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Postgraduate study as a mother of triplets

Salwa Elhalawani (Geography 2008) is a single mother of triplets who left her home in Egypt to pursue postgraduate education in Cambridge. She tells her story.

When I got the scholarship from Cambridge Trust in 2008 to do an MPhil in Geographical Research, I was on top of the world having the dream of my life come true. I was a full-time student again with seven-year-old triplets.

Just managing the time between appointments, attendance, and looking after the kids was quite challenging, but Fitzwilliam supported me greatly. The triplets were born in Egypt and it was a very big decision in my life to bring them here. Some people accused me of being either naïve or very brave, to take three kids at that age and move to a completely different country, different culture, different everything, without any help or support from family or friends.

I had thought hard about it though and accepted the challenge. However, had the College not supported me, I might have changed my mind and gone back home. The scholarship payment was only for myself as the student, so it wasn’t enough to support the children as well. Whenever I requested any help though, the College supported me. I really appreciated all of their help. The College has a friendly environment, a group of people that made it easier for me to carry on and finish my degree. After my MPhil I did a PhD. The College did such a great job again and played a great part in my success for which I will always be grateful. After receiving my doctorate we went back to Egypt in 2013.

This, however, was for only one month during which time we experienced further unrest and repercussions that followed the 2011 revolution. There was a military coup, including mass killings just a couple of blocks from where we lived. The kids were stressed out, thinking it was unsafe for them, especially after the time they enjoyed here in the United Kingdom, so without regret I decided to head back to Cambridge. Although I’m sure I’ll go back to Egypt for good one day, for now I go back every year, whether to undertake some surveys and studies related to conservation and local communities, or just to spend some time with my family.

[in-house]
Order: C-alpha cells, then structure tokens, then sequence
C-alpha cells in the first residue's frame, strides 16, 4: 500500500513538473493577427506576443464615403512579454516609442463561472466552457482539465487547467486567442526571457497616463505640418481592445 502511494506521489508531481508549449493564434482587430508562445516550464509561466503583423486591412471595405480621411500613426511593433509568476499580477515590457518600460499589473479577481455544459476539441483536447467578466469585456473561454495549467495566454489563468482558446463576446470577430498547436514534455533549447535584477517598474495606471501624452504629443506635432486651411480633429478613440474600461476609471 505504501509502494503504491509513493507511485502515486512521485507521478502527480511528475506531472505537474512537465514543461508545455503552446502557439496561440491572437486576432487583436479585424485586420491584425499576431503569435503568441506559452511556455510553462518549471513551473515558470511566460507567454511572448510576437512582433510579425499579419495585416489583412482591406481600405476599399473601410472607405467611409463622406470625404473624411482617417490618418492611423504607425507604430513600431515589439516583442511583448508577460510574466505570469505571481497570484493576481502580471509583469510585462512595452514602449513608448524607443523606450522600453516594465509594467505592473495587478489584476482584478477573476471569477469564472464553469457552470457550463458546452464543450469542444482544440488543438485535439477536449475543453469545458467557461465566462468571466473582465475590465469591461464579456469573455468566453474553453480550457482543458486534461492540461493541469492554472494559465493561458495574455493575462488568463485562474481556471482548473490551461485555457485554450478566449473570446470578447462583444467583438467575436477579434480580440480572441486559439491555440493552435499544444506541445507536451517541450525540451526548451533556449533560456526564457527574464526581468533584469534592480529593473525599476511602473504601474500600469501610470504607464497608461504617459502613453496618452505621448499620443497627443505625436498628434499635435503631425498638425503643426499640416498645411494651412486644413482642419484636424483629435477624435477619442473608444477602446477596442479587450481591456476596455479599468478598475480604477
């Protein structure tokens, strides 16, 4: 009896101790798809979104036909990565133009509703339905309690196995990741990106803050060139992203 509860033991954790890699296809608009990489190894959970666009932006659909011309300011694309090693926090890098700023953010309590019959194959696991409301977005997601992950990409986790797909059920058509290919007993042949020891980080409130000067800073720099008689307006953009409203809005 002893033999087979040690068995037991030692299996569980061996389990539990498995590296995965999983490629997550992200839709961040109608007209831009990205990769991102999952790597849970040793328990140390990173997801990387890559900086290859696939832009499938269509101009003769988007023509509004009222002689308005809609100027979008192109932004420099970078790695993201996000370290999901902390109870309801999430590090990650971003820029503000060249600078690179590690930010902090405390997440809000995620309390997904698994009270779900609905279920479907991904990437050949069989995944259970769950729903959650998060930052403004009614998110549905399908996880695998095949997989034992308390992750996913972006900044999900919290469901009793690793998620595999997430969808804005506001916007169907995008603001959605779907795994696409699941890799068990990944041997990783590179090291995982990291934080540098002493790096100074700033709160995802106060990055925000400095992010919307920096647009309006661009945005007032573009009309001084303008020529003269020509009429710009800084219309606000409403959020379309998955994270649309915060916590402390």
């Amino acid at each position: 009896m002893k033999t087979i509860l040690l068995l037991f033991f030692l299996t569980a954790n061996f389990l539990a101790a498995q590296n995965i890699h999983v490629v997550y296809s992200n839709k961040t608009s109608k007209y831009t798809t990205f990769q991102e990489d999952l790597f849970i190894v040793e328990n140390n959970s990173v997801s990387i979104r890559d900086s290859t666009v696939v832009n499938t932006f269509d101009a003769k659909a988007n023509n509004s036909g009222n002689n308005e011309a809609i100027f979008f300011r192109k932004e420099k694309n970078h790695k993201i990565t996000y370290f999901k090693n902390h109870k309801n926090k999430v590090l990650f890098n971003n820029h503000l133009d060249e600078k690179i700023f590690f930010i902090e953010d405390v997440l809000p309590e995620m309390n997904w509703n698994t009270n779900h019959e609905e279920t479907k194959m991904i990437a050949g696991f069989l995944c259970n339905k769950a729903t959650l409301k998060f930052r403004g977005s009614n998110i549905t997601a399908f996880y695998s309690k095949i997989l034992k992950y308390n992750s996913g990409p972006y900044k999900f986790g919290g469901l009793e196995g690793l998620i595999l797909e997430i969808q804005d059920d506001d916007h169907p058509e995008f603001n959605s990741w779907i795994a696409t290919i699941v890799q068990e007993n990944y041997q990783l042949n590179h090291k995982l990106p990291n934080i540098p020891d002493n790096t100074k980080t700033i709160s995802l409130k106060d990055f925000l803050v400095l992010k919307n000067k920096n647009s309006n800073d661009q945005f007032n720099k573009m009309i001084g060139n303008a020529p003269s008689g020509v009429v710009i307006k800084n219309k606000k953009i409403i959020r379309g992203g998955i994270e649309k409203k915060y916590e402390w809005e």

My first degree was in sociology and afterwards I obtained an MSc in environmental sciences. Because I enjoyed working with local communities in my home country and had an interest in natural resources, I decided to consolidate my professional background and link both of my interests together, human and natural resources. I wanted to know more and have a greater understanding of the link between people and nature.

Afterwards there was a job opportunity with BirdLife International, and following that I moved to TRAFFIC International as a project officer, supporting a large project related to the illegal trafficking of wildlife, involving five regional offices. I returned to BirdLife as Grant Manager on 1 September.

My children are 17 now and doing their A-Levels. My daughter has a special interest in geography and is considering going to Cambridge. The boys are doing very well but have more interest in politics and economics. I’m proud of my achievement in that they’ve come so far and I can’t wait until they go to university.

*This article first appeared in Optima.